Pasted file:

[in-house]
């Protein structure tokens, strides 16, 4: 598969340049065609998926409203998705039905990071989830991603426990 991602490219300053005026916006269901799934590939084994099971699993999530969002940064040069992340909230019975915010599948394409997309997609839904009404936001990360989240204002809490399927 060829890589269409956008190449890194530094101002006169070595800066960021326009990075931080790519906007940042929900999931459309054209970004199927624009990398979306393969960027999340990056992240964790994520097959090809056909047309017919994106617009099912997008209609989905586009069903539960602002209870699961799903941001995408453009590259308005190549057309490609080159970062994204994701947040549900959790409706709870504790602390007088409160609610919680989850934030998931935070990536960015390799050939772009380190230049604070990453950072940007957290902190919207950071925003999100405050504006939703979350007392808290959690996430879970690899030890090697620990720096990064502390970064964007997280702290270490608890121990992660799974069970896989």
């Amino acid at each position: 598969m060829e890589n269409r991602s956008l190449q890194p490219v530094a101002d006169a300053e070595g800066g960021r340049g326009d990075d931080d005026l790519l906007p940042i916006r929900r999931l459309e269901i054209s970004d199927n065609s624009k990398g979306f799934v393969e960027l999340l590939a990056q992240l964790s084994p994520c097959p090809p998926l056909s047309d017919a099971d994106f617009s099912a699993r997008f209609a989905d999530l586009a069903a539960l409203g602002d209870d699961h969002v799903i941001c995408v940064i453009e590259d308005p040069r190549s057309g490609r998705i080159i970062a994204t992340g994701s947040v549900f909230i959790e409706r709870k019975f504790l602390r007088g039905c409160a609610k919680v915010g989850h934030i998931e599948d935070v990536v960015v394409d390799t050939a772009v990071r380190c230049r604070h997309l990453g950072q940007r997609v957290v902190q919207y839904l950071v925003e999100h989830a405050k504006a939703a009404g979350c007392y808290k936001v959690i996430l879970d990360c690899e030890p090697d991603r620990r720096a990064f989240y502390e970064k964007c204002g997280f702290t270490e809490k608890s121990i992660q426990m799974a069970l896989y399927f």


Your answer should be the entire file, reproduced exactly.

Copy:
[in-house]
């Protein structure tokens, strides 16, 4: 598969340049065609998926409203998705039905990071989830991603426990 991602490219300053005026916006269901799934590939084994099971699993999530969002940064040069992340909230019975915010599948394409997309997609839904009404936001990360989240204002809490399927 060829890589269409956008190449890194530094101002006169070595800066960021326009990075931080790519906007940042929900999931459309054209970004199927624009990398979306393969960027999340990056992240964790994520097959090809056909047309017919994106617009099912997008209609989905586009069903539960602002209870699961799903941001995408453009590259308005190549057309490609080159970062994204994701947040549900959790409706709870504790602390007088409160609610919680989850934030998931935070990536960015390799050939772009380190230049604070990453950072940007957290902190919207950071925003999100405050504006939703979350007392808290959690996430879970690899030890090697620990720096990064502390970064964007997280702290270490608890121990992660799974069970896989």
């Amino acid at each position: 598969m060829e890589n269409r991602s956008l190449q890194p490219v530094a101002d006169a300053e070595g800066g960021r340049g326009d990075d931080d005026l790519l906007p940042i916006r929900r999931l459309e269901i054209s970004d199927n065609s624009k990398g979306f799934v393969e960027l999340l590939a990056q992240l964790s084994p994520c097959p090809p998926l056909s047309d017919a099971d994106f617009s099912a699993r997008f209609a989905d999530l586009a069903a539960l409203g602002d209870d699961h969002v799903i941001c995408v940064i453009e590259d308005p040069r190549s057309g490609r998705i080159i970062a994204t992340g994701s947040v549900f909230i959790e409706r709870k019975f504790l602390r007088g039905c409160a609610k919680v915010g989850h934030i998931e599948d935070v990536v960015v394409d390799t050939a772009v990071r380190c230049r604070h997309l990453g950072q940007r997609v957290v902190q919207y839904l950071v925003e999100h989830a405050k504006a939703a009404g979350c007392y808290k936001v959690i996430l879970d990360c690899e030890p090697d991603r620990r720096a990064f989240y502390e970064k964007c204002g997280f702290t270490e809490k608890s121990i992660q426990m799974a069970l896989y399927f």